He then moves from discussing motor nerve damage to brain diseases, such as Parkinson's disease; Chase explains deep brain stimulators and their effects in countering motor diseases that originate in the brain. Current research is being done to see if there is a way to use these brain stimulators to alleviate depression. Different successes have been seen so far in the implants, with the most extreme case being one patient fully recovering and setting up their own successful business. Finally, he discusses Alzheimer's and the possibility of an implant or a chip in the hippocampus that helps keep and restore memory.

A man named Berger has done extensive research in trying to develop a hippocampus computer model in order to help recover the full functionality of it. The end of this book is an overview of the ethics behind these advances. Chase brings up the different ethical decisions and dilemmas researchers face in this area of neural prosthetic technology such as: How can researchers ensure that human test subjects are made fully aware of the potential risks involved? Once these devices are approved for clinical use, who should receive them? Reading this Book The Style: This book is written with the overall goal to provide a story of how nerves are being restored by science.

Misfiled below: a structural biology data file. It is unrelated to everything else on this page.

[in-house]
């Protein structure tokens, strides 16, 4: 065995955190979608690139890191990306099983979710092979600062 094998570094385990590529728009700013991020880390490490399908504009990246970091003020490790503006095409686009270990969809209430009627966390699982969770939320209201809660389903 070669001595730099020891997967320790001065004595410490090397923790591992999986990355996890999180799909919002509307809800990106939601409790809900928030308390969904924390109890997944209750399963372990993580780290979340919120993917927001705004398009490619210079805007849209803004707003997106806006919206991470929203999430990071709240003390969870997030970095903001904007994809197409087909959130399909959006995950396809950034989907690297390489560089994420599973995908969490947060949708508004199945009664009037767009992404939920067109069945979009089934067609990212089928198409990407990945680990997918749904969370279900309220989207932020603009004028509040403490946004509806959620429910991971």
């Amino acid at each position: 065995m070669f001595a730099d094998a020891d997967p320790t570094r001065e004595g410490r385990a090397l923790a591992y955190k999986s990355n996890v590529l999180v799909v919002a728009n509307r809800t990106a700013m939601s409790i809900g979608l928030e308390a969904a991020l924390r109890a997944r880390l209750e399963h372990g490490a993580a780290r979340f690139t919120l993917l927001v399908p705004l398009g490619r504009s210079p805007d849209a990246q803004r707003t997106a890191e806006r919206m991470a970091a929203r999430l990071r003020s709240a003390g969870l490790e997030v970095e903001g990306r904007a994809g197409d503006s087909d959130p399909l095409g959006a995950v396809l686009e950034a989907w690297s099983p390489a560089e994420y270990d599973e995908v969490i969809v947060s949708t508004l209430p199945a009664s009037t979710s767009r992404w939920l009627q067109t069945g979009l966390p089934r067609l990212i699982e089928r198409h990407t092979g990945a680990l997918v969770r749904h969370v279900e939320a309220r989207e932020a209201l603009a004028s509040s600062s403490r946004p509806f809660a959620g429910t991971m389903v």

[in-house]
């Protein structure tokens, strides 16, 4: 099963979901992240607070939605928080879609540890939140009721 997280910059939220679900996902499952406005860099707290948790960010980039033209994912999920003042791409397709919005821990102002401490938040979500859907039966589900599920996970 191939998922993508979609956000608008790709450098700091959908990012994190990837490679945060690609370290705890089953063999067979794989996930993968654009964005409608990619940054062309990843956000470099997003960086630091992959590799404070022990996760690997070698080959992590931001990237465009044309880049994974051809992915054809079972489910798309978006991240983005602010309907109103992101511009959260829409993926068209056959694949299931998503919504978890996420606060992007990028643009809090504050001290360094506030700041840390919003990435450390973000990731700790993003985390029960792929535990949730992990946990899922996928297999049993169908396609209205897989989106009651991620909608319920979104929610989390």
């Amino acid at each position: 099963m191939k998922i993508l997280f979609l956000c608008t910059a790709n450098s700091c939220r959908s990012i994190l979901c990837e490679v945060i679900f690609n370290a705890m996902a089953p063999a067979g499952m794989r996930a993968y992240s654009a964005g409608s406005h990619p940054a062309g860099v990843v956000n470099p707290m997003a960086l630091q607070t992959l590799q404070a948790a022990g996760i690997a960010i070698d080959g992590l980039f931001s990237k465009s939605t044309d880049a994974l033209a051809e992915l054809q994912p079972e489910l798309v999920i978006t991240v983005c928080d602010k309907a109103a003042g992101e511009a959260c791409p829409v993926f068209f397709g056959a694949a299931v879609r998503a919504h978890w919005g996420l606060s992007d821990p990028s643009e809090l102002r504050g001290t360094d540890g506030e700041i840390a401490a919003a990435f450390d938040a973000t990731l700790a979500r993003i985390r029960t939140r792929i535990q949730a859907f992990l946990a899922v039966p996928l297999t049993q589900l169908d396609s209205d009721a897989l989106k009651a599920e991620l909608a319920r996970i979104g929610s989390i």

The history is extremely interesting, Chase does an incredible job at using humor and just purely amazing facts and research to keep you engaged and excited while reading through a seemingly "dry" subject such as the history of neural prosthesis.